First look at OpenPose


Today, I implemented the OpenPose library on two of my machines.

OpenPose uses deep learning through convolutional networks to estimate human poses from single camera footage.

My first attempt – implementing OpenPose on my laptop

For this first attempt, I compiled OpenPose on my laptop which is running Ubuntu 18.04 and has an integrated Intel graphics card.

It is possible to run OpenPose on a system that does not have an NVIDIA GPU installed, although it is very slow when compiled to run in CPU mode..

The stats in the image below show that it’s processing the footage from my webcam at 0.0 frames per second.

OpenPose is generating a new frame approximately every 30 seconds, so the reported 0.0 fps is actually more like 0.03 fps.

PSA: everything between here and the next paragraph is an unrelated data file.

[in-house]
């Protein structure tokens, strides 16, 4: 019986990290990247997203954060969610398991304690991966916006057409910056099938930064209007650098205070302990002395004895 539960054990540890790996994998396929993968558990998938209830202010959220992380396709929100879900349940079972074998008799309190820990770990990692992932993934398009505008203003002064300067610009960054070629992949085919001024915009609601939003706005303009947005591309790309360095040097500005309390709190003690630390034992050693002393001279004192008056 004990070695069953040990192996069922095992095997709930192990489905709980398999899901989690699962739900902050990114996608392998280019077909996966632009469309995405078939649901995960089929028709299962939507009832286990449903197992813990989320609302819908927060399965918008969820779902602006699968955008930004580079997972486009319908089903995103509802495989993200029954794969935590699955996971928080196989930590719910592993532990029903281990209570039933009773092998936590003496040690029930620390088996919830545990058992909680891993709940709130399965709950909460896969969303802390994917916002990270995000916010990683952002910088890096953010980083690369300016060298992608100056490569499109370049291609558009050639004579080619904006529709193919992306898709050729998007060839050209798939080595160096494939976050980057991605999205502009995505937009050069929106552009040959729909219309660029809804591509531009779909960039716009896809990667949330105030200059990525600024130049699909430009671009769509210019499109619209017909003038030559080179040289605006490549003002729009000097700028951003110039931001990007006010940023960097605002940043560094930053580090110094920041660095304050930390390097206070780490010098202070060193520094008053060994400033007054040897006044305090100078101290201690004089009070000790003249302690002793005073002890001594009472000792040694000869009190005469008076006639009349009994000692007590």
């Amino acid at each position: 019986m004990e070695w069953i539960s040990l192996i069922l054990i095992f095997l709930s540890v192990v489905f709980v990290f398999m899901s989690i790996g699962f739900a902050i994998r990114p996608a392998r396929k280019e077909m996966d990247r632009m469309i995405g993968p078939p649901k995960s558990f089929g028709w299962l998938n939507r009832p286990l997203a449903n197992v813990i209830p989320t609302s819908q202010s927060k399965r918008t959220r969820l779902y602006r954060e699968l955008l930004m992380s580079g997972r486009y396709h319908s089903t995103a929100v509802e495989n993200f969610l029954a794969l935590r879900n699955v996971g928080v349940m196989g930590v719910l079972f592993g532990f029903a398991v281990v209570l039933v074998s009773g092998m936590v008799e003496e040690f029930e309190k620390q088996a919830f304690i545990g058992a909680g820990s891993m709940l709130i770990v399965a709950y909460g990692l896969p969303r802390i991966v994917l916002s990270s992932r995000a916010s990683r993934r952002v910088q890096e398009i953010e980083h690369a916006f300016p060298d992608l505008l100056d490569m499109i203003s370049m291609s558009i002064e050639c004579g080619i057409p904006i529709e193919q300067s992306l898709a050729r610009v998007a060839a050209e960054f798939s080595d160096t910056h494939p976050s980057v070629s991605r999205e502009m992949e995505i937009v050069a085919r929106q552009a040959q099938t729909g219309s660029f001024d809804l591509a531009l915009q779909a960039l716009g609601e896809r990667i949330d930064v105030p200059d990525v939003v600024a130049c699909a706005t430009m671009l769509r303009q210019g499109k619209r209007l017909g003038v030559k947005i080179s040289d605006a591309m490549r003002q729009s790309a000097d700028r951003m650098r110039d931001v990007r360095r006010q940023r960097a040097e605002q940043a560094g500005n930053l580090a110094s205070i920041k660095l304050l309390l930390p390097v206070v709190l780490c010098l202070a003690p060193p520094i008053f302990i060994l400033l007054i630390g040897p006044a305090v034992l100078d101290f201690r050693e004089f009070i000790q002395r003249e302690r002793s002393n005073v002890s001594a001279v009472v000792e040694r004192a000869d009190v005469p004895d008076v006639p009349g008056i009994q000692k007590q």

Even though it’s working slowly, OpenPose is able to identify Sebastian’s pose when I am standing close to him.

It’s also able to identify Sebastian’s pose and Susan’s pose when they are partially occluded.

Running OpenPose in CPU mode is resource intensive. Two of my laptops CPU cores are at 100% utilization, the other two have some capacity.

My second attempt – implementing OpenPose on my desktop

For my second attempt, I compiled OpenPose on an Ubuntu 16.04 desktop with an NVIDIA GeForce 1060 graphics card using the CUDA libraries.

Here it’s running at 8.6 FPS – 287 times faster than on my laptop.

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